When you sell gold jewellery Brisbane you will hear a lot about the quality of the gold. When people talk of the quality of gold in jewellery they mean the amount of gold in the piece in relation to the amount of other metals used to give the precious metal special properties. Most people have no idea what happens to gold when it is mined out of the ground and how it is turned into pure gold. The process by which the impurities are removed from the ore that is mined is called refining. People who have been in the gold industry long enough will know what refining means but the process might sound obscure and too convoluted to ordinary folk.
The truth is, it’s not that complex and you don’t need to know the nitty-gritty of getting fine gold, high-quality gold. When you buy gold, you should be sure to buy from a reputable supplier – whether you are buying gold coins or gold jeweler.
So how is gold refined?
Gold that is mined from the earth will have other minerals attached to it. Most gold appears in low-purity ore as fine grains. To get these tiny flecks, the ore has to go through a process that separates the gold from the other minerals. In the olden days, people did this by panning however, these days there are more technically advanced methods of doing what old-world gold prospectors did. Fossickers who look for nuggets with their metal detectors probably still pan for gold. Large mining companies have to speed up processes to separate gold particles from other metals in the earth.
To get a higher level of purity the sifted gold is either heated up or chemicals are used to reduce the gold into liquid form. The molten gold will settle to the bottom and the other alloys will remain at the top. The impurities are removed from the top. This method results in gold that is 99.5%.pure.
For a higher purity gold, refineries use advanced methods like chemical extractions. The two common chemical refining methods used are the Miller Process and the Wohlwill process.
In the Miller process, gaseous chlorine is used when the gold reaches its melting point. What happens then is that impurities rise to the top of the molten gold. The Miller process is simple and produces gold with a purity level of 99.5%.
The Wohlwill process is mainly an electrolytic process. The gold is put into a solution of hydrochloric acid and gold chloride and an electrical current is passed through electrodes in the solution. Gold will be attracted to the negative charge electrode leaving the impurities.
These days, the heat and chemical refining methods are used together. The heat extraction is primarily used to purify scrap gold. So when you sell gold jewellery Brisbane as scrap, chances are it will end up being melted and further refined to create the purest form of gold. Low purity gold like 14 K gold might work for jewelry but high-grade quality gold is required to produce investment-grade gold.
Not all bullion gold is made from 99.995 pure gold. Some coins were intentionally alloyed with silver or copper to improve their durability. Some vintage coins like the South African Krugerrand contain copper by design. This is because gold at 99.99% finesses is very soft and easy to damage.
This does not mean gold coins that are 95% or 91.7% pure gold are inferior. Take the American Gold Eagle coin, for instance, it is made with 91.7% gold but remains the world’s best-selling gold coin. Sometimes with coins, the design, the manufacturer, the mint and some quirky manufacturing features could have a positive impact on the price.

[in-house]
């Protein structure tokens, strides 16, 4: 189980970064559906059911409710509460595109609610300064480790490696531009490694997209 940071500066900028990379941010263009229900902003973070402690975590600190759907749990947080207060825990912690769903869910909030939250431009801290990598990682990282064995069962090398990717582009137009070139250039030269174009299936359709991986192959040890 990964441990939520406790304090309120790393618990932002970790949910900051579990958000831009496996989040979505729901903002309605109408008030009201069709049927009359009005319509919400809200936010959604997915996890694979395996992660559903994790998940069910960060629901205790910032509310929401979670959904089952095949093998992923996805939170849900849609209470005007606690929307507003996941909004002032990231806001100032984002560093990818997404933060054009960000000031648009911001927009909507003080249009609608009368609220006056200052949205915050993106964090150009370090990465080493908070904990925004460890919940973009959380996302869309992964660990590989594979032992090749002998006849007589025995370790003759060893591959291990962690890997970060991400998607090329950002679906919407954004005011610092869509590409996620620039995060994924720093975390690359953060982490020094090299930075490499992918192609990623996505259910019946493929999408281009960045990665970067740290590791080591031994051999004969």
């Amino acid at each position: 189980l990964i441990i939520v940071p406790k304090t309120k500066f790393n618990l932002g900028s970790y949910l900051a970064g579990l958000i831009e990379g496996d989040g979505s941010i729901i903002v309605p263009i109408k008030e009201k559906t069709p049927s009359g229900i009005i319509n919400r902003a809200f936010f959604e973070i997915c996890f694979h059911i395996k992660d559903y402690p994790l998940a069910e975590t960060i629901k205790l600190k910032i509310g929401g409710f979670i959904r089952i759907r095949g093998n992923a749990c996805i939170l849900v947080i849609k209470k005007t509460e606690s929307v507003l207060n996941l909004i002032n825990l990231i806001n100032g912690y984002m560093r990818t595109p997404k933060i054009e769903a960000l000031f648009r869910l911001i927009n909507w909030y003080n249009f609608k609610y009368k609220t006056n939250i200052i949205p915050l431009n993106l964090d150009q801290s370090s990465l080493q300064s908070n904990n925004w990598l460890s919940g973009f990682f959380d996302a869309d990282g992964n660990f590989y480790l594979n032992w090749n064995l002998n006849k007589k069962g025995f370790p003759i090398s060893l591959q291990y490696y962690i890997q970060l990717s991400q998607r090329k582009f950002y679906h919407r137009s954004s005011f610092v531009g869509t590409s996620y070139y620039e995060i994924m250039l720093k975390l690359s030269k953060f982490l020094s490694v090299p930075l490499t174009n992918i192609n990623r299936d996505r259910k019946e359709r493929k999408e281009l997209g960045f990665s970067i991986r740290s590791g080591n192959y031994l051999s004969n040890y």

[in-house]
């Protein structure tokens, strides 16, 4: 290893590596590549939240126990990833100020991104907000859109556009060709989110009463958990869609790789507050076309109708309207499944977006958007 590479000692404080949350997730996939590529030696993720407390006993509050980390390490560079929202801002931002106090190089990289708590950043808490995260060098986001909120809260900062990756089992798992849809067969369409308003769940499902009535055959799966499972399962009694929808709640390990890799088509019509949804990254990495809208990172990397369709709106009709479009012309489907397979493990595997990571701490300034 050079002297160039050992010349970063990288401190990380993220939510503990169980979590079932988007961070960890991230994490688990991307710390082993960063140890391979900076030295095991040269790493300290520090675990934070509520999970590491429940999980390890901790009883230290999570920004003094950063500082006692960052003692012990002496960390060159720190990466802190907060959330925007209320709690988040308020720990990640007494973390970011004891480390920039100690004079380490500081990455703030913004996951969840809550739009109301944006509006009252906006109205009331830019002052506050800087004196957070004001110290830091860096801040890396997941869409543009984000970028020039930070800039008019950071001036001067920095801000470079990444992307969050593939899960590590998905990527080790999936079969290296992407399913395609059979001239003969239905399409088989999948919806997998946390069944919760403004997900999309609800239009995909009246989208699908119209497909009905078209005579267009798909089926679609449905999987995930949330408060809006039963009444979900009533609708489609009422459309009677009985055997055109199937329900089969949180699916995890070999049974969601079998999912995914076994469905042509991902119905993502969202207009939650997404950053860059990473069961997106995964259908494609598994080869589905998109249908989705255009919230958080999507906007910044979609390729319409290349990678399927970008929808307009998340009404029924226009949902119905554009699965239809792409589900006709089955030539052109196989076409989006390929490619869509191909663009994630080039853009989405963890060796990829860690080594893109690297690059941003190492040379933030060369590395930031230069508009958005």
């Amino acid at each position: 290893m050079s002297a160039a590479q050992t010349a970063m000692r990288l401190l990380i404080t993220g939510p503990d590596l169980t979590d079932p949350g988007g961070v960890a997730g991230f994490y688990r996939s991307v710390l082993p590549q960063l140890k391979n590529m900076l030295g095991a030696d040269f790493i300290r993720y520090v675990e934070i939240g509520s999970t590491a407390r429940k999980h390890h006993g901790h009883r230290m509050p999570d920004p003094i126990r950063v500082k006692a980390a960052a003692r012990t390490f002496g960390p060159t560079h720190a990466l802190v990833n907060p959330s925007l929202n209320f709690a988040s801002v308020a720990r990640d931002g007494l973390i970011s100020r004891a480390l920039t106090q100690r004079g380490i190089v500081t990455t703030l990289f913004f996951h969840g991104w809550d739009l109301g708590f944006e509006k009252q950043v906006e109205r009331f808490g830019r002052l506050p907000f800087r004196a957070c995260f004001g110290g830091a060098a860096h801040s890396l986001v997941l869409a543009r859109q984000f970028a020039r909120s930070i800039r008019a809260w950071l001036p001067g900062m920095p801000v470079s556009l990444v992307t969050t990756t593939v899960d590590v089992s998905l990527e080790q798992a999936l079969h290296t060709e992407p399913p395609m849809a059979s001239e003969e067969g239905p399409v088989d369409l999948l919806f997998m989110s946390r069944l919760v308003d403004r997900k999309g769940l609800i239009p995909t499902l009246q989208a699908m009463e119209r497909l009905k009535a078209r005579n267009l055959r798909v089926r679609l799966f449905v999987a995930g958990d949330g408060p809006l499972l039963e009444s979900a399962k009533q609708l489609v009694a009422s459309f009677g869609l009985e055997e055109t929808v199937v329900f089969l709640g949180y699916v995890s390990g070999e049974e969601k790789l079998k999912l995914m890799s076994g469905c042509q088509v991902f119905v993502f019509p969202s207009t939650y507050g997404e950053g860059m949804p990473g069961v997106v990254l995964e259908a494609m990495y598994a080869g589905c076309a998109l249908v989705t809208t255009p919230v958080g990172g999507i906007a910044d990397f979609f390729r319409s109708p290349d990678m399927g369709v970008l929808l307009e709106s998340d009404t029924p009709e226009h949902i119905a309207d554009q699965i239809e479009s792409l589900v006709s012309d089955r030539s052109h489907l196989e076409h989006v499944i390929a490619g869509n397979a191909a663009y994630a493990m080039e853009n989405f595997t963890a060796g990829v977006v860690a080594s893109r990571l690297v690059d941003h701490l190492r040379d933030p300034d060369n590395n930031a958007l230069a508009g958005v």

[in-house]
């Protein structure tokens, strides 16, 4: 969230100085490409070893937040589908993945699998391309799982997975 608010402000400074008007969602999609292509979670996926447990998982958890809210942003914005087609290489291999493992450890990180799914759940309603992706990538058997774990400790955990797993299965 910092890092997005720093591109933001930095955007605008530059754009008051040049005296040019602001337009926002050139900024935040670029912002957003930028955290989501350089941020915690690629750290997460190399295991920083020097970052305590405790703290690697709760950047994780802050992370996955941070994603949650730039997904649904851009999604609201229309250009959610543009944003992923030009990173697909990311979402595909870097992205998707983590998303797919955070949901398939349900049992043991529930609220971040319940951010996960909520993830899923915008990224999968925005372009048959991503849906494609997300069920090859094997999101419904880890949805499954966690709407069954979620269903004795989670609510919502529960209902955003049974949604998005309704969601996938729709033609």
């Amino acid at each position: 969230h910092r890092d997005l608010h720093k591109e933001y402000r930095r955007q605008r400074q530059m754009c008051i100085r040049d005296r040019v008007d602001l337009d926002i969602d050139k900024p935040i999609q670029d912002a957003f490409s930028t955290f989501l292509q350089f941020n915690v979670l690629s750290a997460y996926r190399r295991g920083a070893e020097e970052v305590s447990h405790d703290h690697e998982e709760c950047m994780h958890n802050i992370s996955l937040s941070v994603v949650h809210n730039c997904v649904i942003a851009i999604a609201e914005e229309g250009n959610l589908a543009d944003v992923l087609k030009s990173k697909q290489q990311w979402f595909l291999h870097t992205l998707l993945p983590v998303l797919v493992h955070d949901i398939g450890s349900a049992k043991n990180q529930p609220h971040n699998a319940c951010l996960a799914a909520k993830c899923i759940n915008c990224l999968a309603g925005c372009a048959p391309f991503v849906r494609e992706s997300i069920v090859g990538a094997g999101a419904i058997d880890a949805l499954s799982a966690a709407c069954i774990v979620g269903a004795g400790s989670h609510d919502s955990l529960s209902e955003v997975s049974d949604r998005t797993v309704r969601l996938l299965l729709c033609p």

There are a lot of gold refineries in the world. The London Bullion Market Association (LBNA) maintains a list of Good delivery gold of refineries that meet the association’s stringent standards of refining and assaying. Within the ranks of the world’s gold refining companies, there are a couple of refineries that stand out and are considered to be the best. The names PAMP, Valcambi, Heraeus, Metalor and Rand refineries, Argor-Heraeus, Tanaka Kikinzoku Kogyo are amongst the high pedigreed refiners in the world. They provide high-quality gold bullion bars and coins and they supply high-end jewellery manufacturers with high-grade gold.
Together these seven refineries refine a total of 5000 tonnes of gold a year. They also refine other precious metals like silver and platinum. Four of these refineries are located in Switzerland, three of them are located a few kilometers from each other in an area known as the Golden Triangle except Metalor Technologies which is located in the town of Neuchatel just North-west of Switzerland. Heraeus is located in Germany, Tanaka Kikinzoku Kogyo is located in Japan whilst Rand Refinery is located in South Africa. These refineries have been around for years and have built solid reputations over the years. For example, Rand Refinery has refined over 50,000 tonnes of gold since it opened in 1921. This is almost a third of the amount of gold mined to date. It should also be noted that the refinery has produced over 60 million Krugerrands since 1967. These refineries might be located in Switzerland but they operate globally. These refineries don’t only refine gold dore but some of the old jewelry that gets sold to gold buyers across the globe may end up in one of these refineries.
Australia has its own LBMA Good Delivery listed refinery, the Perth Mint which also happens to be a sovereign national mint. The Mint refines and recycles gold scrap, produces high-grade jewelry for wholesale jewelry market and the mint produces bullion bars and coins. The Perth Mint can refine gold in excess of 300 tonnes. If your gold jewelry ends up at a refinery, why not just skip the gold buyer or pawn shop? Refineries deal with gold in large quantities, it won’t make much sense for you to go all the way to a refinery with you one gold chain or ring. Gold buyers provide convenience.